A CENTRAL THEME of Mindstorms is that people seldom get anything exactly right on the first try. Intellectual activity does not progress, as logicians and the designers of school curricula might want us to believe, by going step-by-step from one clearly stated and well-confirmed truth to the next. On the contrary, the constant need for course corrections, which I call "debugging" in this book, is the essence of intellectual activity.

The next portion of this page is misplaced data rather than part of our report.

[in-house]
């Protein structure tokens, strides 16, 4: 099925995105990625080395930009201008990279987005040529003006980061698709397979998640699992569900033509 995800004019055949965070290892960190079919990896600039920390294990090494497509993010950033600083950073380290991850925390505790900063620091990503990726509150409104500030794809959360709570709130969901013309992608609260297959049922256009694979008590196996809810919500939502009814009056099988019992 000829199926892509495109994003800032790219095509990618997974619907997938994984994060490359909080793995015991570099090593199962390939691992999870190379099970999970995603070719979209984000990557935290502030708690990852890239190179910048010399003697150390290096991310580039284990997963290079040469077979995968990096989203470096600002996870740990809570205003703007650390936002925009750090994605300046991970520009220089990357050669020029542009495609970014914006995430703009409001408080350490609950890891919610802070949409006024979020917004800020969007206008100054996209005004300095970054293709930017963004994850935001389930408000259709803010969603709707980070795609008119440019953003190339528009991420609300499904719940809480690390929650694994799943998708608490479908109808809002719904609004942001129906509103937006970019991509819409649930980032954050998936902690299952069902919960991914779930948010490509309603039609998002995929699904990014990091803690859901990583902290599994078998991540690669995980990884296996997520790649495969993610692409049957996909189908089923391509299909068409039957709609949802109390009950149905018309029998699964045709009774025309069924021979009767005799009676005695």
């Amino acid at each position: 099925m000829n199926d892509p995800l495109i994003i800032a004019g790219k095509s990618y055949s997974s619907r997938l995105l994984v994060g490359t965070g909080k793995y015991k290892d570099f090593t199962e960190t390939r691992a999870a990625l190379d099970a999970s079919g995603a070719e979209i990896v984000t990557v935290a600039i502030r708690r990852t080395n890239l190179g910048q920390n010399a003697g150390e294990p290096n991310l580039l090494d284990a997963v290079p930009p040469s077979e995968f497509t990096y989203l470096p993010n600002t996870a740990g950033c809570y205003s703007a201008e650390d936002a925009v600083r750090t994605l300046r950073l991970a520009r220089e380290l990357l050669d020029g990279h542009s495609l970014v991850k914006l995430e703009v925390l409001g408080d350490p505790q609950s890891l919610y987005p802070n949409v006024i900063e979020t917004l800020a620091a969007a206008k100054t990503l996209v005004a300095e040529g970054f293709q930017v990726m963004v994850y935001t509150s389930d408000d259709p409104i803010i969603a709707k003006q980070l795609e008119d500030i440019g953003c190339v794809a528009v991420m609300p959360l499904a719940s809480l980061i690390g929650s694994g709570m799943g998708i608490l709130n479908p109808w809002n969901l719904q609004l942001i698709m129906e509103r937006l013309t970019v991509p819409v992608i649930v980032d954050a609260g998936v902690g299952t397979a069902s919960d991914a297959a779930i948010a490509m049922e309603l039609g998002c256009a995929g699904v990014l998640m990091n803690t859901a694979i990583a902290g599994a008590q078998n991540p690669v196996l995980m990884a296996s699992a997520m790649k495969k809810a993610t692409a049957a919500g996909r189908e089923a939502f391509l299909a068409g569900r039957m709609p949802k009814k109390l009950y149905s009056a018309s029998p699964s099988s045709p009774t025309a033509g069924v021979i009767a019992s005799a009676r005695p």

Having stated this view so emphatically, I would be embarrassed if I did not use the opportunity of a new edition to comment on "bugs" in the original. I begin by noting some that have more to do with the presentation of ideas than with the ideas themselves. Most of these problems had their origin in a mistaken model of the book's public. In my 1993 book, The Children's Machine: Rethinking School in the Age of the Computer, I comment on how much I learned because so many teachers, especially elementary school teachers, not only read Mindstorms but also exercised real ingenuity in adapting the realities of life in contemporary schools to ideas that I imagined as having their application only in a more futuristic setting. My failure to anticipate the extent to which the book would be picked up by teachers shows itself most clearly in the gratuitous use of such examples as New